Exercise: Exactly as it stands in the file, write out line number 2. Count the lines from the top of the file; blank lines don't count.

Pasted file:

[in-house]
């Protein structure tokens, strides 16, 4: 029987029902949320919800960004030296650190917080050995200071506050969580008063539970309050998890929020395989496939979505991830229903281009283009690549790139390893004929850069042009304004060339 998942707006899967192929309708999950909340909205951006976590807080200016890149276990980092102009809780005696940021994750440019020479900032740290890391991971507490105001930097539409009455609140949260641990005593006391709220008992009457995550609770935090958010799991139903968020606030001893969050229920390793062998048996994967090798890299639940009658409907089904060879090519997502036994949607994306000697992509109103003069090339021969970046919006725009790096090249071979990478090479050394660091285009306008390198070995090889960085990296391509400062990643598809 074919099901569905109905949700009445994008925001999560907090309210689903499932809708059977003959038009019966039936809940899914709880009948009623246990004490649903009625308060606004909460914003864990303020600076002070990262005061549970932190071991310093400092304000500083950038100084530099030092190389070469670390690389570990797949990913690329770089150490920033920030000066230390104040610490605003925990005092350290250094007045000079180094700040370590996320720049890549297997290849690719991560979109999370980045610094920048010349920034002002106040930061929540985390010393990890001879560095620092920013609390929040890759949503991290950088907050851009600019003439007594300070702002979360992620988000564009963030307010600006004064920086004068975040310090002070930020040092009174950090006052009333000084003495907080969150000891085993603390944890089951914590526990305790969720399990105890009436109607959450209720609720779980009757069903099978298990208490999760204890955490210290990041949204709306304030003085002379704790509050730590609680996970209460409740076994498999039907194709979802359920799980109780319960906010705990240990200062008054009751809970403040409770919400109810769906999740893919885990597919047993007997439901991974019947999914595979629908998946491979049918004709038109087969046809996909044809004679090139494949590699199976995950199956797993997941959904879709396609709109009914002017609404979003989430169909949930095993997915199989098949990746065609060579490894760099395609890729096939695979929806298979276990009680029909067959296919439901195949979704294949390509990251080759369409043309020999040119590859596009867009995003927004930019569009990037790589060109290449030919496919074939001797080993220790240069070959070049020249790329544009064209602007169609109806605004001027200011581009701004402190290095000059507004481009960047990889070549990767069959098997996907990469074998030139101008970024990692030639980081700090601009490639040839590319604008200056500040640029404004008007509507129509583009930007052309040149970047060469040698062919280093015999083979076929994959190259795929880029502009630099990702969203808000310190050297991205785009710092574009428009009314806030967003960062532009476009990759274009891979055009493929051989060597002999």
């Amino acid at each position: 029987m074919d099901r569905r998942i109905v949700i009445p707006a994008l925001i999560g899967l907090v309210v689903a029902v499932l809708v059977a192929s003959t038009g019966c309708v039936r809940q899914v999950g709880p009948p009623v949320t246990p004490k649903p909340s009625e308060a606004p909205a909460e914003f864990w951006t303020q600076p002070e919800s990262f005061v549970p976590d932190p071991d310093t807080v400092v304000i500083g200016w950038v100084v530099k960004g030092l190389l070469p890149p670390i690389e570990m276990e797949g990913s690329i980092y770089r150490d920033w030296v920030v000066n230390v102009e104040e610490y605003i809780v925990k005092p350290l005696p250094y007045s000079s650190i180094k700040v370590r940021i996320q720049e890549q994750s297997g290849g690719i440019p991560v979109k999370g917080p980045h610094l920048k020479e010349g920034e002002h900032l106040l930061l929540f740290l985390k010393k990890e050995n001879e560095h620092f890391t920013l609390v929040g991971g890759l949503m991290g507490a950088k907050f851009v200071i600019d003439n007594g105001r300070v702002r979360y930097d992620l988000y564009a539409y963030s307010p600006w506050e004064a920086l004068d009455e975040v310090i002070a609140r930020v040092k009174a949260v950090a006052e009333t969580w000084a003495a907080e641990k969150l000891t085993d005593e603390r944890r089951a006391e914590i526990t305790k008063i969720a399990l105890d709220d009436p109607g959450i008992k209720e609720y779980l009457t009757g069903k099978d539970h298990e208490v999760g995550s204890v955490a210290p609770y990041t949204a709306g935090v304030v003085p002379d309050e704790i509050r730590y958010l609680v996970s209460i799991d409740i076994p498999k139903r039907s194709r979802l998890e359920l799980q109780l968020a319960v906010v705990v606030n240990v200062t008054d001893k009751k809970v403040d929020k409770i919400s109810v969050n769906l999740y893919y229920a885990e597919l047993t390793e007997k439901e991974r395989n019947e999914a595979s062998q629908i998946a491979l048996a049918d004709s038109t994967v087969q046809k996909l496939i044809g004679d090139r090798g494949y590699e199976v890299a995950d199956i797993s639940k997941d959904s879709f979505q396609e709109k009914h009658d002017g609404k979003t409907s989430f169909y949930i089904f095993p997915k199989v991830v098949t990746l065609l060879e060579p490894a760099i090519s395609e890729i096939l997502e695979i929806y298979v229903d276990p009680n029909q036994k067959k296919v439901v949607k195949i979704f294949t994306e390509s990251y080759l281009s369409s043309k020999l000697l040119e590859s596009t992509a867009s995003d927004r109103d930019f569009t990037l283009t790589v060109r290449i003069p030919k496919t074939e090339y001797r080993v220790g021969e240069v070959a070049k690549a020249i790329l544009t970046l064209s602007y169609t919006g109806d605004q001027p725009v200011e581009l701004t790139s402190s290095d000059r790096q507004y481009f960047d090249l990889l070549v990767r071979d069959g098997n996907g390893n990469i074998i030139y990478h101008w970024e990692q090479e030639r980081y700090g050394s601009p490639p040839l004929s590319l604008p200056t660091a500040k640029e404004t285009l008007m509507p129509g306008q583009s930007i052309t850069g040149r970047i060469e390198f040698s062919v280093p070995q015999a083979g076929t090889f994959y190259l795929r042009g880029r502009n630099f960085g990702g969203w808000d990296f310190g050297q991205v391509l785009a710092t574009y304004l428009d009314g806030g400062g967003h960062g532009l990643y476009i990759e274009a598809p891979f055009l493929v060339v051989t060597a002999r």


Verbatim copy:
């Protein structure tokens, strides 16, 4: 029987029902949320919800960004030296650190917080050995200071506050969580008063539970309050998890929020395989496939979505991830229903281009283009690549790139390893004929850069042009304004060339 998942707006899967192929309708999950909340909205951006976590807080200016890149276990980092102009809780005696940021994750440019020479900032740290890391991971507490105001930097539409009455609140949260641990005593006391709220008992009457995550609770935090958010799991139903968020606030001893969050229920390793062998048996994967090798890299639940009658409907089904060879090519997502036994949607994306000697992509109103003069090339021969970046919006725009790096090249071979990478090479050394660091285009306008390198070995090889960085990296391509400062990643598809 074919099901569905109905949700009445994008925001999560907090309210689903499932809708059977003959038009019966039936809940899914709880009948009623246990004490649903009625308060606004909460914003864990303020600076002070990262005061549970932190071991310093400092304000500083950038100084530099030092190389070469670390690389570990797949990913690329770089150490920033920030000066230390104040610490605003925990005092350290250094007045000079180094700040370590996320720049890549297997290849690719991560979109999370980045610094920048010349920034002002106040930061929540985390010393990890001879560095620092920013609390929040890759949503991290950088907050851009600019003439007594300070702002979360992620988000564009963030307010600006004064920086004068975040310090002070930020040092009174950090006052009333000084003495907080969150000891085993603390944890089951914590526990305790969720399990105890009436109607959450209720609720779980009757069903099978298990208490999760204890955490210290990041949204709306304030003085002379704790509050730590609680996970209460409740076994498999039907194709979802359920799980109780319960906010705990240990200062008054009751809970403040409770919400109810769906999740893919885990597919047993007997439901991974019947999914595979629908998946491979049918004709038109087969046809996909044809004679090139494949590699199976995950199956797993997941959904879709396609709109009914002017609404979003989430169909949930095993997915199989098949990746065609060579490894760099395609890729096939695979929806298979276990009680029909067959296919439901195949979704294949390509990251080759369409043309020999040119590859596009867009995003927004930019569009990037790589060109290449030919496919074939001797080993220790240069070959070049020249790329544009064209602007169609109806605004001027200011581009701004402190290095000059507004481009960047990889070549990767069959098997996907990469074998030139101008970024990692030639980081700090601009490639040839590319604008200056500040640029404004008007509507129509583009930007052309040149970047060469040698062919280093015999083979076929994959190259795929880029502009630099990702969203808000310190050297991205785009710092574009428009009314806030967003960062532009476009990759274009891979055009493929051989060597002999």